Britain has too many MPs.
We have 650 MPs to represent 62 million people. By international standards, that's a lot of MPs to represent not many people.
Germany has 46 fewer MPs but a population that is one third bigger. Japan has 176 fewer MPs but about double our population. Russia has 196 fewer MPs but nearly five times our population.
Of course, many individual MPs work hard. But there are some rather difficult questions to be answered about their quality on aggregate.
In the last few years there have been scandals about MPs misusing their expenses, keeping more houses than they need, and paying relatives to do no work. At the same time, we are entitled to ask how much MPs actually do for their money. Most of the year, Parliament does not sit. Last year, the Parliamentary year contained 165 working days. And even during working weeks, many MPs are only there between Monday and Wednesday evening.
If Parliament were a business, the solution would be clear. We would cut the numbers of people employed, bring more talented people in, and then give them the resources to get on with doing a better job.
The same solution is right for Parliament. Only whereas a business could do it at a stroke, Parliament must do it by getting the incentives right.
The Coalition suggests removing fifty MPs by asking the Boundary Commission to abolish fifty constituencies, mainly in Wales and inner cities. This would have the added advantage of putting a roughly equal number of electors in each constituency. (If you can vote you are an elector; if you actually do vote you are a voter). At the moment, some constituencies have many more people in them than others. The Isle of Wight, for example, had 108,253 in 2004, while Na h-Eileanan an Iar, formerly known as the Western Isles, has only 21,884.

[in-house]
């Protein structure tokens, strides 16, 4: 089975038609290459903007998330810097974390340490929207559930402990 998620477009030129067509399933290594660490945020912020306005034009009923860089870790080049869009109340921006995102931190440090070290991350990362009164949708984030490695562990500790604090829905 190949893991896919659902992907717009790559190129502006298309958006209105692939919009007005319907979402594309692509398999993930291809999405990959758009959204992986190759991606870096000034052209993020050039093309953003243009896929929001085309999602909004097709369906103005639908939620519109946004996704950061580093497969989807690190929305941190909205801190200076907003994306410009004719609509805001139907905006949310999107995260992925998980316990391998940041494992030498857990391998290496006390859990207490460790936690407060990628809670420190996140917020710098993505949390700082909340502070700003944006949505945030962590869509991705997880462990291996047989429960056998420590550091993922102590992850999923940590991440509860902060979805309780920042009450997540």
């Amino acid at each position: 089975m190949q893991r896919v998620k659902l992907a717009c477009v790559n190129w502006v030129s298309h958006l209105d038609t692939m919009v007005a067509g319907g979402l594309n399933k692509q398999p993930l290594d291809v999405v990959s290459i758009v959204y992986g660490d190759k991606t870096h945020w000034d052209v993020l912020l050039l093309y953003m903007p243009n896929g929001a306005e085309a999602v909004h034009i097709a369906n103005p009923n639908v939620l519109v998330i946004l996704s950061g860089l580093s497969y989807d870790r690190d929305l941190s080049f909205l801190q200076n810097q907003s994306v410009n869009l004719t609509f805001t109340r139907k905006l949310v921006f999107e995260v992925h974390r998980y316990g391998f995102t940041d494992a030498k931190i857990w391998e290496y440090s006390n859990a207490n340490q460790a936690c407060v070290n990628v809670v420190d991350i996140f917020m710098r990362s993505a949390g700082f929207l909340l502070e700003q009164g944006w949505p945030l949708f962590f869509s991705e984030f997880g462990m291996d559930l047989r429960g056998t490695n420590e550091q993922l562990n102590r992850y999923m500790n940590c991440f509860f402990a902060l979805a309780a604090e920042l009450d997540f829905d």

This is a step in the right direction. But it still looks like pretty weak stuff. Their proposals don't go far enough. Why should we stop at a seven per cent reduction of MPs? Why not halve the number. Does anyone really believe that we need more than 323?
Firstly, it would be more cost-effective. It would save taxpayers just under £100 million.
Secondly, it could actually be an opportunity to enhance democratic representation. The last decade or so has seen more opportunities for decisions to be taken at a level closer to the people such as mayors and national executives. Halving the number of MPs is an opportunity to devolve more power to local areas, which would encourage more people to get involved in decision-making. After all, at the moment, election turnouts are low, and many people feel no connection to their MPs.
Thirdly, it would be popular. In a recent YouGov poll, a 54 percent of people agreed with a proposal to reduce the number of MPs, as against only 23 percent who disagreed.
The next task would be to bring more talented people into politics. We need to attract MPs who have more life experience and have had a job in the real world. Halving the number of MP places available would ensure that parties pick the best candidates to run, and a political version of market forces means that the most qualified and competent MPs would remain.
The remaining MPs should also be offered a higher salary. As any recruiter knows, this is quite simply the only way to attract more experienced candidates from other, higher-paying professions.
Finally, the remaining MPs should be given the resources to get on with doing a better job. To that end, their staff allowances should be increased -- no longer should lower-ranking MPs rely so heavily on interns -- so that the increase in casework that comes from having fewer constituencies could be dealt with effectively.
The most talented MPs will survive and the most talented candidates will become MPs. In time, Parliament will emerge more effective, leaner, fitter, and fairer.
Dr Azeem Ibrahim is a Research Scholar at the Kennedy School of Government at Harvard, Member of the Board of Directors at the Institute for Social Policy and Understanding and Chairman and CEO of Ibrahim Associates.
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